This blog is a continuation of a series of blogs, which presents the highlights from the 2010 Wilson Research Group Functional Verification Study (click here). In my previous blog (click here), I focused on embedded processors, power management, and clock domains. In this blog, I focus on design and verification reuse trends. As I mentioned in my prologue blog to this series (click here), one interesting trend that emerged from the study is that reuse adoption is increasing.
Design Composition Trends
Figure 1 shows the median design composition trends, which compares the 2007 Far West Research study (in blue) with the 2010 Wilson Research Group study (in green).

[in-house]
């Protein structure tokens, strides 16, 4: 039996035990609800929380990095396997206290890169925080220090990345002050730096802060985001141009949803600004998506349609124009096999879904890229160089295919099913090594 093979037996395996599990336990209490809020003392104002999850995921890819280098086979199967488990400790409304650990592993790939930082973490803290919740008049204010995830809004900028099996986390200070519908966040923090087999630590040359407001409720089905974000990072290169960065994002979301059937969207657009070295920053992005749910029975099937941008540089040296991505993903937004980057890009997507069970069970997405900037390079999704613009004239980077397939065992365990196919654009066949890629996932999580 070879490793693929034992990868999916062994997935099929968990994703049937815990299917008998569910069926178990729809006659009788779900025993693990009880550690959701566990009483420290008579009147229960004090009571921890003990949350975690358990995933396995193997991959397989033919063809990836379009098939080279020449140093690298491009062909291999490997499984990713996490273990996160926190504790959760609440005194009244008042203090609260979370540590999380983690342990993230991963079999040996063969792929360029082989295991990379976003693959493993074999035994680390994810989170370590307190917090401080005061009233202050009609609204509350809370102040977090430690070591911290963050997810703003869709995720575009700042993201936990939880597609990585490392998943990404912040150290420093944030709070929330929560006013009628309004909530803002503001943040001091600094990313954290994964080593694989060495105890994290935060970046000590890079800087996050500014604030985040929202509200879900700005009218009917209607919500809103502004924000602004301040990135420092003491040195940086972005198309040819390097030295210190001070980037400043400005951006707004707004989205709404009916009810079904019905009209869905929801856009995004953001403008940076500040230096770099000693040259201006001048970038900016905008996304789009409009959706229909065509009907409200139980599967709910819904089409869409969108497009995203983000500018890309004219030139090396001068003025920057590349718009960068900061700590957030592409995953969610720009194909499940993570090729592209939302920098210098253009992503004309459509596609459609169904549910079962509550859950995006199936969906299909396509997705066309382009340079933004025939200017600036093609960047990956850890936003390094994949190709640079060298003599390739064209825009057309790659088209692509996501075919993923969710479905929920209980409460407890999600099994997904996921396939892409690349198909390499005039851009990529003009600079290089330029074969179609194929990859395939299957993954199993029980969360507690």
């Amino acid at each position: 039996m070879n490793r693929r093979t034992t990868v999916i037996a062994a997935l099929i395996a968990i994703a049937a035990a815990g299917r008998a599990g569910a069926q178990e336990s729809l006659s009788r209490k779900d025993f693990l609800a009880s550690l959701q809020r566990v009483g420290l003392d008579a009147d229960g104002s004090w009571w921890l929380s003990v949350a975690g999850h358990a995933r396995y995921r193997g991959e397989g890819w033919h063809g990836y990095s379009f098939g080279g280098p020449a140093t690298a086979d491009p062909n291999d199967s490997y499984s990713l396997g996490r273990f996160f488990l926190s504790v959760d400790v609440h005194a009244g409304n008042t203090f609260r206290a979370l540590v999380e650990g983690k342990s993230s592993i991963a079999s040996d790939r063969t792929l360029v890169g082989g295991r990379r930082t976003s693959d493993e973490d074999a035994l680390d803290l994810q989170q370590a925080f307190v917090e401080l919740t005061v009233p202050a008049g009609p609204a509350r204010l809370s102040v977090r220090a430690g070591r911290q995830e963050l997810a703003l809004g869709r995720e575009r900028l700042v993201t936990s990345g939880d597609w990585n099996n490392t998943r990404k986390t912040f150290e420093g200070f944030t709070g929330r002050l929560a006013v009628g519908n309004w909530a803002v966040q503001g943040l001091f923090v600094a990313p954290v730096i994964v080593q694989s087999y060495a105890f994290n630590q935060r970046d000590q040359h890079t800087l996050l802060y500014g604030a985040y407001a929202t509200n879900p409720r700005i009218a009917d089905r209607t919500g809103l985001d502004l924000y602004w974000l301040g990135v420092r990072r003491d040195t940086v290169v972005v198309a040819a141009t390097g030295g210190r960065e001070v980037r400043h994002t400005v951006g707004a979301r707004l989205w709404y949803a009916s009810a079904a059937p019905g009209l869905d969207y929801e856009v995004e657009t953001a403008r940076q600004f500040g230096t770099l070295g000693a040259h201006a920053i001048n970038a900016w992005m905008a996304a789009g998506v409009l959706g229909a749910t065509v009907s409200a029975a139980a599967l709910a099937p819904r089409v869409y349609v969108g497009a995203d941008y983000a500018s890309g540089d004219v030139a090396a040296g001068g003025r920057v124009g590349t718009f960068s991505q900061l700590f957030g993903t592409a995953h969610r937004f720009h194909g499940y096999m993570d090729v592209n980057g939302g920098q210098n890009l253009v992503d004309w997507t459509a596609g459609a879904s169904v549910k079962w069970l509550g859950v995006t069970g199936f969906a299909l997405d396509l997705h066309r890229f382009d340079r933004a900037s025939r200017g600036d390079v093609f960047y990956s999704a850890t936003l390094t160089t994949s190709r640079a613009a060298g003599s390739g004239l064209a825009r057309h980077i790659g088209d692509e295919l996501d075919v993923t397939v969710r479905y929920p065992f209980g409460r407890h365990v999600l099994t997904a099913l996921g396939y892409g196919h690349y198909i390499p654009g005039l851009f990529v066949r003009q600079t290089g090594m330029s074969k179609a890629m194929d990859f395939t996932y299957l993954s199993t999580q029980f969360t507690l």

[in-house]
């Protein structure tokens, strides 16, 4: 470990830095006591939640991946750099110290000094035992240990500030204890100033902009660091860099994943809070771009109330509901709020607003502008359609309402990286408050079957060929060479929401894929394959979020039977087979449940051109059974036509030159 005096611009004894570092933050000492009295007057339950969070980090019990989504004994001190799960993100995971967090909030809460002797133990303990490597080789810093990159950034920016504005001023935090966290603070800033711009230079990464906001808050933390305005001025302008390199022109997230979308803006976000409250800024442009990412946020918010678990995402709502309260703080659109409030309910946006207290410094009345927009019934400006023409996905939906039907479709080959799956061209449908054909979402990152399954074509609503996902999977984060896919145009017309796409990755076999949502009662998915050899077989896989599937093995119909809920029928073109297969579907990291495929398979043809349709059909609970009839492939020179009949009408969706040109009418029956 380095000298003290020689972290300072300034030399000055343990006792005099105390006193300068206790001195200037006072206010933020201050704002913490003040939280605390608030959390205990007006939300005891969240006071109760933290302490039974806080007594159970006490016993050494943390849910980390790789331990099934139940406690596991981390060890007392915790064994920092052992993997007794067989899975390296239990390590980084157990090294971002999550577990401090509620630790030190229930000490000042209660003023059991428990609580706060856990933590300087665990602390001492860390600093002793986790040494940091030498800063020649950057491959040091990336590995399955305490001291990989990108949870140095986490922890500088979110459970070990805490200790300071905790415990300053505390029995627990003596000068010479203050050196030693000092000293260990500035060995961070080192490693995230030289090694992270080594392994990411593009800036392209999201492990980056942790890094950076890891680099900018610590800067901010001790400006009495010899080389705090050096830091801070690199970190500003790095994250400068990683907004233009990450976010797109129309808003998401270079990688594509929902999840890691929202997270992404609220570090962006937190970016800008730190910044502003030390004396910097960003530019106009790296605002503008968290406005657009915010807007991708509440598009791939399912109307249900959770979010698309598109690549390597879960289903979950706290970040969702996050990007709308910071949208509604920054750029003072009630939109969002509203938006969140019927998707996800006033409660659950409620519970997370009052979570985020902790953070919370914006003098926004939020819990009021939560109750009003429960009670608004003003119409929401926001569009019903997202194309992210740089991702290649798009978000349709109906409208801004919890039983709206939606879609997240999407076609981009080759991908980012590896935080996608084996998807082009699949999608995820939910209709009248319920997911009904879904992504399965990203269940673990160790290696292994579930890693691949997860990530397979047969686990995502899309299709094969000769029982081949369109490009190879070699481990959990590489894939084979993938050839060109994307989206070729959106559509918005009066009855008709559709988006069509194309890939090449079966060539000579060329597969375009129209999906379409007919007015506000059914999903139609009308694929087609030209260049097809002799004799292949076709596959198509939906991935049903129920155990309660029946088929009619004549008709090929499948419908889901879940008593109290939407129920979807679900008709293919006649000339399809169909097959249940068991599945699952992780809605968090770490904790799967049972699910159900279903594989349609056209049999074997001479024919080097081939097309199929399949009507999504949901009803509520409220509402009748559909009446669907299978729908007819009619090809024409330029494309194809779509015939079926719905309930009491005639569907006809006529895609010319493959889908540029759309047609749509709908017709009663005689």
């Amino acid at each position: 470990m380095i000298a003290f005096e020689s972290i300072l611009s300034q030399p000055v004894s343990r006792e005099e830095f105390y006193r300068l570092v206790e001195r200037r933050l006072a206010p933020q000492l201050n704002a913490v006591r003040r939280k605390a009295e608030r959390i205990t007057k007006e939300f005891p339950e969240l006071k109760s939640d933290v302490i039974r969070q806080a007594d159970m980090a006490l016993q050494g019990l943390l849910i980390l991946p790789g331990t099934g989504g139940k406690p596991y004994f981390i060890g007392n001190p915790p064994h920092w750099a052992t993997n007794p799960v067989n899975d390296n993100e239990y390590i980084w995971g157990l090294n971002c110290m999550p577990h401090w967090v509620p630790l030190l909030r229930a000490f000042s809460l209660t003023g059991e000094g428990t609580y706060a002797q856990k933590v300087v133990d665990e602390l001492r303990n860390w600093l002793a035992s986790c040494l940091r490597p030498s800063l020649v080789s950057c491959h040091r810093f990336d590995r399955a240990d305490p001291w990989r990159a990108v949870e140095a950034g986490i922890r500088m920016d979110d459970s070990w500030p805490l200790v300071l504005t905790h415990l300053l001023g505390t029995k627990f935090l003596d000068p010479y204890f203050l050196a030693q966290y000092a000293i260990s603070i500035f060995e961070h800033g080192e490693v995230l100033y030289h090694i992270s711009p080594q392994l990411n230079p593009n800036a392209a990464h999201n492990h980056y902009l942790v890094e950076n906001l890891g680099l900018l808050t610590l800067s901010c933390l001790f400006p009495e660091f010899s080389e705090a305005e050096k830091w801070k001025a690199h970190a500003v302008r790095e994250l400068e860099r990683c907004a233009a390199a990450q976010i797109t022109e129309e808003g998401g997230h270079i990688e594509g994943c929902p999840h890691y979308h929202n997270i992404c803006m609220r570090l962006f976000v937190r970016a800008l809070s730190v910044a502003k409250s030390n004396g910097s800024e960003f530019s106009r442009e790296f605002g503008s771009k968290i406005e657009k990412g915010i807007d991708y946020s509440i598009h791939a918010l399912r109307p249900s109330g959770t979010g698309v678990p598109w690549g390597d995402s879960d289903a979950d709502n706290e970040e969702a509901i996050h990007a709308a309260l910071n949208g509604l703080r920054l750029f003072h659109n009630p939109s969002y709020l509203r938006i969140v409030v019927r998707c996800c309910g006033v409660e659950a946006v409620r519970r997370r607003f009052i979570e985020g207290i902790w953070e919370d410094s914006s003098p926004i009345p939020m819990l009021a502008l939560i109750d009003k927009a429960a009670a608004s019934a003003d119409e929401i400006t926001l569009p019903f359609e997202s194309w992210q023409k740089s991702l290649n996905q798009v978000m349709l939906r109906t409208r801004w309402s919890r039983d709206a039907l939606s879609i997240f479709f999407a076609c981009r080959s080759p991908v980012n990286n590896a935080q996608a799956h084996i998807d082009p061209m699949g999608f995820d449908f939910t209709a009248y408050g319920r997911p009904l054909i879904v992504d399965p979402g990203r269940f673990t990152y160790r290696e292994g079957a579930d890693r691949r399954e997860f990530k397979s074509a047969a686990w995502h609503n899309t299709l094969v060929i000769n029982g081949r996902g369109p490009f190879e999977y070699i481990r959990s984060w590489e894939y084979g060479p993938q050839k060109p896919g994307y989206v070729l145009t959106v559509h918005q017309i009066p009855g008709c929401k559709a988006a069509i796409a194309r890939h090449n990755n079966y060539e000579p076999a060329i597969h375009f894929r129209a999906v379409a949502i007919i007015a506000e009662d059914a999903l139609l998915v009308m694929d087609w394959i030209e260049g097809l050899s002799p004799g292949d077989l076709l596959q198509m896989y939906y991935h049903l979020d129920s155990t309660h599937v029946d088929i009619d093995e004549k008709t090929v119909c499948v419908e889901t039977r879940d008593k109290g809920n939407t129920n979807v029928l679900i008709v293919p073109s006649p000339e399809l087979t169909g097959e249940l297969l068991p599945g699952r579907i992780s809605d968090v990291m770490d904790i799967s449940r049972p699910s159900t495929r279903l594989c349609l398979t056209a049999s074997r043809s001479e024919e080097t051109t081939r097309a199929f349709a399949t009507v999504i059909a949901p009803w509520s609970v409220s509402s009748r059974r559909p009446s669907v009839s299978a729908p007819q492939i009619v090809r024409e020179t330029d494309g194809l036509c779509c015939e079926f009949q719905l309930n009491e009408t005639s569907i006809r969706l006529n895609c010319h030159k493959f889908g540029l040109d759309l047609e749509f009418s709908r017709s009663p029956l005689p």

Notice that new logic development has decreased by 34 percent in the last three years, while external IP adoption has increased by 69 percent. This increase in adoption has been driven by IP demand required for SoC development, such as embedded processor cores (e.g., ARM cores) and standard interface cores (e.g., USB cores).
Figure 1. Median design composition trends
Verification Testbench Composition Trends
Figure 2 shows the median testbench composition trends, which compares the 2007 Far West Research study (in blue) with the 2010 Wilson Research Group study (in green).
Notice that new verification code development has decreased by 24 percent in the last three years, while external verification IP adoption has increased by 138 percent. This increase has been driven by the emergence of standard on-chip and off-chip bus architectures.
Figure 2. Median testbench composition trends
In my next blog (click here), I’ll shift my focus from design trends to project resource trends. I’ll also present our findings on the project effort spent in verification.